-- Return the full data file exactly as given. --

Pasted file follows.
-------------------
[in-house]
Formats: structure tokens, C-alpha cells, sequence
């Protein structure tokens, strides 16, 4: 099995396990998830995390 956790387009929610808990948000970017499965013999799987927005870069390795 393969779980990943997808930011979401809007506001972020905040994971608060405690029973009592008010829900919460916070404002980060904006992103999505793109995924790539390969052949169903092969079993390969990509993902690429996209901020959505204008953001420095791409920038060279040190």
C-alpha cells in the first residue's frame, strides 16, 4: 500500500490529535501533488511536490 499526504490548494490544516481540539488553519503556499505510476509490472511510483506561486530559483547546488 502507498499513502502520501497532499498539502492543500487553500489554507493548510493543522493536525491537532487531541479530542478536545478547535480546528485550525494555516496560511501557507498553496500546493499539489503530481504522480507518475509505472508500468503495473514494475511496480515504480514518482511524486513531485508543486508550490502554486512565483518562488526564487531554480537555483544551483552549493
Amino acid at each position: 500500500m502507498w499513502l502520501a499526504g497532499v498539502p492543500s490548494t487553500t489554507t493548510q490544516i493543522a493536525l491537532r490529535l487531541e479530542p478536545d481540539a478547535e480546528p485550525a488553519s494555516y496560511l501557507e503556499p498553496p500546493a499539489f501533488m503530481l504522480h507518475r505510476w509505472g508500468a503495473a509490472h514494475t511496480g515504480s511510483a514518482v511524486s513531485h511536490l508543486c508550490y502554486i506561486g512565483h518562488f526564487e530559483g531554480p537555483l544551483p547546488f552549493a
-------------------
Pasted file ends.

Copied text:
[in-house]
Formats: structure tokens, C-alpha cells, sequence
């Protein structure tokens, strides 16, 4: 099995396990998830995390 956790387009929610808990948000970017499965013999799987927005870069390795 393969779980990943997808930011979401809007506001972020905040994971608060405690029973009592008010829900919460916070404002980060904006992103999505793109995924790539390969052949169903092969079993390969990509993902690429996209901020959505204008953001420095791409920038060279040190």
C-alpha cells in the first residue's frame, strides 16, 4: 500500500490529535501533488511536490 499526504490548494490544516481540539488553519503556499505510476509490472511510483506561486530559483547546488 502507498499513502502520501497532499498539502492543500487553500489554507493548510493543522493536525491537532487531541479530542478536545478547535480546528485550525494555516496560511501557507498553496500546493499539489503530481504522480507518475509505472508500468503495473514494475511496480515504480514518482511524486513531485508543486508550490502554486512565483518562488526564487531554480537555483544551483552549493
Amino acid at each position: 500500500m502507498w499513502l502520501a499526504g497532499v498539502p492543500s490548494t487553500t489554507t493548510q490544516i493543522a493536525l491537532r490529535l487531541e479530542p478536545d481540539a478547535e480546528p485550525a488553519s494555516y496560511l501557507e503556499p498553496p500546493a499539489f501533488m503530481l504522480h507518475r505510476w509505472g508500468a503495473a509490472h514494475t511496480g515504480s511510483a514518482v511524486s513531485h511536490l508543486c508550490y502554486i506561486g512565483h518562488f526564487e530559483g531554480p537555483l544551483p547546488f552549493a